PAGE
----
Canada In A Day

Filming tips for CTV’s ‘Canada In A Day’ on September 10

by W. Andrew Powell

Get your cameras ready, Canada. This Saturday, September 10, CTV is asking Canadians around the world to film a part of their lives and share it for a special television event: Canada In A Day. The two-hour special will air in 2017 to celebrate Canada’s 150th anniversary, with the goal of answering four big questions, including the big one: what does Canada mean to you?

The other questions the show wants Canadians to help answer are; What do you love? What do you hope or dream of? What do you fear?

Canadians are encouraged to film part of their day, with any camera they have that can capture video, and then share the footage on the website. Footage shot on September 10 by Canadians around the world, in any language, will be accepted until October 10. After that, director Trish Dolman will put the footage together for the two-hour television event.

As CTV put it in their release, “Don’t Worry. There is no right or wrong way for people to tell their story. Filming the simplest moments can lead to the most compelling footage.”

To get Canadians ready for the big day on September 10, here are 10 filming tips from Greg Middleton, the Director of Photography for HBO’s Game of Thrones:

Use Any Camera – Footage will be accepted from any device, including mobile phones, and can include time-lapse and drone footage, as well as content shot with special lenses.

Film Horizontally – To avoid black bars on TV screens when the film airs next year, people should be sure to hold cameras or smartphones horizontally.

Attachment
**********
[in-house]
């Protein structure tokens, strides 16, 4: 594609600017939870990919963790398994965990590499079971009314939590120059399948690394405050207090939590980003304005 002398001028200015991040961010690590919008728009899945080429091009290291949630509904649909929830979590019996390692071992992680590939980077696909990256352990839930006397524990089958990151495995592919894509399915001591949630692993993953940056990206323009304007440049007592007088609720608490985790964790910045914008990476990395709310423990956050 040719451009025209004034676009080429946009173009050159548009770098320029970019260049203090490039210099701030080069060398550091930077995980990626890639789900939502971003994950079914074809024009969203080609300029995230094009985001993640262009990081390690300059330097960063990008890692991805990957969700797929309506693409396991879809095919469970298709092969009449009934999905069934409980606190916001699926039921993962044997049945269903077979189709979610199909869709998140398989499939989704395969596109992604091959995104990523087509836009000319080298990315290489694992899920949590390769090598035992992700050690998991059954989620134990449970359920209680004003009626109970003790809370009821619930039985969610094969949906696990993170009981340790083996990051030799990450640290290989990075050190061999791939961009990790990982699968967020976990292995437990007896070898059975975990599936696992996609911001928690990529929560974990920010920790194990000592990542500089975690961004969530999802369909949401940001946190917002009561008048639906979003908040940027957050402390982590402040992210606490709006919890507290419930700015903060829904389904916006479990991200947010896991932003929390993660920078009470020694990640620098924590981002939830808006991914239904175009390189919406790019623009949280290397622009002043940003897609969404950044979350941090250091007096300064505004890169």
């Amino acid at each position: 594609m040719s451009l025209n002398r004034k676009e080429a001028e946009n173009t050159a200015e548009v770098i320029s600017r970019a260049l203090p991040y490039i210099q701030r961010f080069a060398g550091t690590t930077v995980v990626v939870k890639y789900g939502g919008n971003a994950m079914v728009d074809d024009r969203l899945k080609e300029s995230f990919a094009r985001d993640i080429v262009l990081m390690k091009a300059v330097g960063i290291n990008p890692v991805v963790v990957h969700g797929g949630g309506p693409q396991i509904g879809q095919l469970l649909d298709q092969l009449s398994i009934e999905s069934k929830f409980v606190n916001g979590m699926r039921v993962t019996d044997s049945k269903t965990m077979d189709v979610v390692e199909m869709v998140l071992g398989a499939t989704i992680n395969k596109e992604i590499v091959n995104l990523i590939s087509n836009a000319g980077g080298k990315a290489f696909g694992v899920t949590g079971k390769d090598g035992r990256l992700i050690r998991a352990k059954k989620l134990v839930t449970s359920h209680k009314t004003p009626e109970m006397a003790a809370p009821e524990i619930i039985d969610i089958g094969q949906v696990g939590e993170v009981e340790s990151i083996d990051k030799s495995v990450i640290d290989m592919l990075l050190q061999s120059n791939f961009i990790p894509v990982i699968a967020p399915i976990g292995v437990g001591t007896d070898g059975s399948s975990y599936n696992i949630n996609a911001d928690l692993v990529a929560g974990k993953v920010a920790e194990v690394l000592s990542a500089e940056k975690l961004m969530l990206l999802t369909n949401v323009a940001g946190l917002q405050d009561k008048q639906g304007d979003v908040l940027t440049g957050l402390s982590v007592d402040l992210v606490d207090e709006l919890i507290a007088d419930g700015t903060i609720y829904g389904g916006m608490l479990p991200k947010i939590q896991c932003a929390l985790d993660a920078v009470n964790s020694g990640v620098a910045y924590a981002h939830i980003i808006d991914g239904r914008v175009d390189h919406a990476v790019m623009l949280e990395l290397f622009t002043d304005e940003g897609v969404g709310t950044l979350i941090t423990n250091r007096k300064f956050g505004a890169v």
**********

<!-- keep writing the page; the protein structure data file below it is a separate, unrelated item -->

Film Anywhere – Canadians can film anywhere. At home, at work, or out in their communities. From a favourite getaway or spot to hike, to a park or time spent in a backyard, to moments swimming or up in the air. Proper permission should be secured to film on private property.

Film Anyone – People can film themselves, family, friends, or strangers they encounter during the day. Permission should be secured from anyone who appears in submitted footage.

Think About Light – Avoid filming in front of windows or other sources of bright light, unless the goal is to have the subject appear in silhouette.

Get Good Sound – To hear everyone included in videos, people should try to avoid loud areas. If possible, use a microphone to capture the best sound.

Keep Your Camera Rolling – Be sure to film for at least 3–5 seconds, and try to avoid too much zooming and panning.

Film In Any Language – Canadians can film their day in any language.

Canada In A Day is inspired by Ridley Scott and Kevin Macdonald’s film Life In A Day. That project ended up with more than 80,000 submissions from the world over. The project also begins the day after director Richie Mehta’s India In A Day premieres at the Toronto International Film Festival on September 9.

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